As part of a public health project with the American Heart Association, the students surveyed Vermont restaurants who served kids meals and found that while 80% of restaurants said they offered healthy entrees, 80% also said they offered unhealthy entrees. This makes it more difficult for parents to feed their kids healthy because kids are often going to want to choose the unhealthy option that they perceive as more flavorful. We want to ensure that all entrée options on the kids’ meals menus are healthy to ensure kids can choose a healthy option, help parents and level the playing field because all Vermont restaurants that serve kids meals would be serving healthy meals. 

Another area to work on is that more than 50% of the restaurants still serve soda with their kids’ meals. But the good news is that the survey results showed the restaurant owners largely DISAGREED that their sales would decrease if they changed their beverage options. And most owners agreed that they had access to resources to make the changes easily.

 With some good data behind us, thanks to the UVM medical students, we hope you’ll help us as well in promoting the need for restaurants to make the healthy choice the easy choice on kids’ meals.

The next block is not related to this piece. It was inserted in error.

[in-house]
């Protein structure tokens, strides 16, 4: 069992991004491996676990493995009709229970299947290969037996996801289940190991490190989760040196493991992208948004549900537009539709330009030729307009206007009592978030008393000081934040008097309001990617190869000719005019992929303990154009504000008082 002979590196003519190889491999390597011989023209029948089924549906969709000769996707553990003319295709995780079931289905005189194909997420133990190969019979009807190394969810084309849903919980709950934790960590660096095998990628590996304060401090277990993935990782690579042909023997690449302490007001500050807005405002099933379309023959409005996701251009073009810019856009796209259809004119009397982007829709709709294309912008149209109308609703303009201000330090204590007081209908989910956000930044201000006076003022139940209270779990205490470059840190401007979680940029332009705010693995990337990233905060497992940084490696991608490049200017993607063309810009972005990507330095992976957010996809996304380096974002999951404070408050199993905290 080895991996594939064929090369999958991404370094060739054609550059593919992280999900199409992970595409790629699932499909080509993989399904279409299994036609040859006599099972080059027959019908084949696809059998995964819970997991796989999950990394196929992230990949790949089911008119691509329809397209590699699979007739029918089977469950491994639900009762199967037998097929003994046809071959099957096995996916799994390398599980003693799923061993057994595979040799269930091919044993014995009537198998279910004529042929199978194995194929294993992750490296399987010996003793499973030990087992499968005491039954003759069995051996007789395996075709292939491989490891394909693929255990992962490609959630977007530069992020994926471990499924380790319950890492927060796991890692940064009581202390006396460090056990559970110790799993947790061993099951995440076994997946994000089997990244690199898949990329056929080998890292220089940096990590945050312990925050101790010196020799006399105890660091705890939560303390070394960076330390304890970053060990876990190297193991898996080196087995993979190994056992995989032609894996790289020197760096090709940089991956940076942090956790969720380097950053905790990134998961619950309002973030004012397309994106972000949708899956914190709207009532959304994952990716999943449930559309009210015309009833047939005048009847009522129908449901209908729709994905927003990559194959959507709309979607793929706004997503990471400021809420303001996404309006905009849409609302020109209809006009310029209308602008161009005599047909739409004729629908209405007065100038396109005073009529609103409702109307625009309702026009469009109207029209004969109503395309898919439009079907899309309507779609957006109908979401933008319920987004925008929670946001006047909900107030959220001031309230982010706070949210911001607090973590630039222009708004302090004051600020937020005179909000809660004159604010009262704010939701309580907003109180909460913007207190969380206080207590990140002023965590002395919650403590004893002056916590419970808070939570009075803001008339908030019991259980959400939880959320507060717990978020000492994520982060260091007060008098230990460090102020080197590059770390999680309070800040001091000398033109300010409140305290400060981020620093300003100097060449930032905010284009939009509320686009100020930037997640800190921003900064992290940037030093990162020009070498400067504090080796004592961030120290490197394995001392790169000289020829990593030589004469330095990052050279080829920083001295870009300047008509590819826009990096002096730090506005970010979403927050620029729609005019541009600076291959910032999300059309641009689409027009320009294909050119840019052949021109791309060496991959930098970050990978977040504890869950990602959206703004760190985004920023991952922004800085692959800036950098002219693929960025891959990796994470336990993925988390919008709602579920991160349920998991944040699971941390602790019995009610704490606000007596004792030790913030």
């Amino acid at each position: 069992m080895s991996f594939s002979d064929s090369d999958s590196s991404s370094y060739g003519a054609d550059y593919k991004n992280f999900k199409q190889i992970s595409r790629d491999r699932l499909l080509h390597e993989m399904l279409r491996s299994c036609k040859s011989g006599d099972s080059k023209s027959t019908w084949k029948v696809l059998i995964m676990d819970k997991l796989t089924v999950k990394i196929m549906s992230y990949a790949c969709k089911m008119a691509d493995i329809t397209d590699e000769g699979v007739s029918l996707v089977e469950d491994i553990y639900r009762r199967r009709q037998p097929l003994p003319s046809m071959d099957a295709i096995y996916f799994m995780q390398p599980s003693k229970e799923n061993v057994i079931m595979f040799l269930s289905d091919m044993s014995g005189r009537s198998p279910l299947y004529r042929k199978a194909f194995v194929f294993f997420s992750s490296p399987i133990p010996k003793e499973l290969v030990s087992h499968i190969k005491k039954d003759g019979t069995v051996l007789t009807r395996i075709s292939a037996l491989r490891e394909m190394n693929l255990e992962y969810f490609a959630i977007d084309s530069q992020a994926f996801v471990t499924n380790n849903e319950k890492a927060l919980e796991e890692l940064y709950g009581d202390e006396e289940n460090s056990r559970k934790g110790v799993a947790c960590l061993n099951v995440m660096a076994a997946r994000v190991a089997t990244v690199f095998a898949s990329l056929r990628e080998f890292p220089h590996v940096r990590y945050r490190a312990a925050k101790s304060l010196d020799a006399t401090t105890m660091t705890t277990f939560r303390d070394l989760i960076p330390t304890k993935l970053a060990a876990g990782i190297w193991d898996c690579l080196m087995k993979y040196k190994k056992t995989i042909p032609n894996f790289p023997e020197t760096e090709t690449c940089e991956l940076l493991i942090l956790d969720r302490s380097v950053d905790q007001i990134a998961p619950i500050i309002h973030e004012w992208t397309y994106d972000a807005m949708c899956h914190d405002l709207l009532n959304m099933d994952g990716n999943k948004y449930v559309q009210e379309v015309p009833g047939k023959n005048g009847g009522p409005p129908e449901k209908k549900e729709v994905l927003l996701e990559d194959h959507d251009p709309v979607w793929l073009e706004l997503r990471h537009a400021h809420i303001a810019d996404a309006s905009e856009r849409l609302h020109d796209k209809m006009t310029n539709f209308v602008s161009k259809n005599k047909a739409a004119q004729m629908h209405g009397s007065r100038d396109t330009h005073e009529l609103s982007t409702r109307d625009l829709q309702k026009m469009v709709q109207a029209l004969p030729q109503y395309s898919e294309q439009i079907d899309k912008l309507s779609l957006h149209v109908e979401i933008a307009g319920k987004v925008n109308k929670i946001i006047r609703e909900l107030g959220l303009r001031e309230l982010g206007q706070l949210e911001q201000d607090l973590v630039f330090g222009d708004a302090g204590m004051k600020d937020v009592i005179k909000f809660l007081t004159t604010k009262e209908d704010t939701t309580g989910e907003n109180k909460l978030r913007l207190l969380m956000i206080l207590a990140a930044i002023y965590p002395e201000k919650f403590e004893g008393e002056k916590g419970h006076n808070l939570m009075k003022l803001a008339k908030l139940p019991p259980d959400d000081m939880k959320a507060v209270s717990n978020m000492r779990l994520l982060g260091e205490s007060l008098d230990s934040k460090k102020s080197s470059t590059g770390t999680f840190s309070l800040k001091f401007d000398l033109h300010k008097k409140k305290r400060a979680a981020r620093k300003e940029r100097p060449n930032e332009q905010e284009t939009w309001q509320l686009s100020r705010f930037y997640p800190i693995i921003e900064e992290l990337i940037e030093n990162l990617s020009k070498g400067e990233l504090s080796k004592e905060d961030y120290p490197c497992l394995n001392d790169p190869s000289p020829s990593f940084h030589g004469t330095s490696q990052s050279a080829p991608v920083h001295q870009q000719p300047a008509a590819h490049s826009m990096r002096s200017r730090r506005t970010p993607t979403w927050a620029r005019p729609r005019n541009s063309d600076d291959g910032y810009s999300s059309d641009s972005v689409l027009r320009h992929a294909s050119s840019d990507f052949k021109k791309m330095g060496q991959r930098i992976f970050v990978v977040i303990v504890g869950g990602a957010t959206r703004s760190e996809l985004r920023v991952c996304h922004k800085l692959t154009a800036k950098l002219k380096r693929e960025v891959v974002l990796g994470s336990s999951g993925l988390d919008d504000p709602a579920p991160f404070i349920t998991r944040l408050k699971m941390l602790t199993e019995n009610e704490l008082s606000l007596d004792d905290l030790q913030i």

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Vermont Child Care Facilities have new Emphasis on Healthy Eating and Activity!

Parents of young children across Vermont can now have greater confidence that their child care provider is building the foundation for a heart-healthy life.

The Vermont Child Development Division (CDD) of the Agency for Human Services recently issued new regulations for home and center-based early child care facilities ensuring children in their care are served healthy foods, no sugary drinks and get plenty of active play time.  The Division touts that they have “engaged parents, providers, regulators and community members in a process of dialogue and consensus building to create regulations that are child centered, family friendly and fair to providers. This revision provides clarification and incorporates new information to update definitions, staff qualifications, effective program operation and changes in both program and regulatory practice.”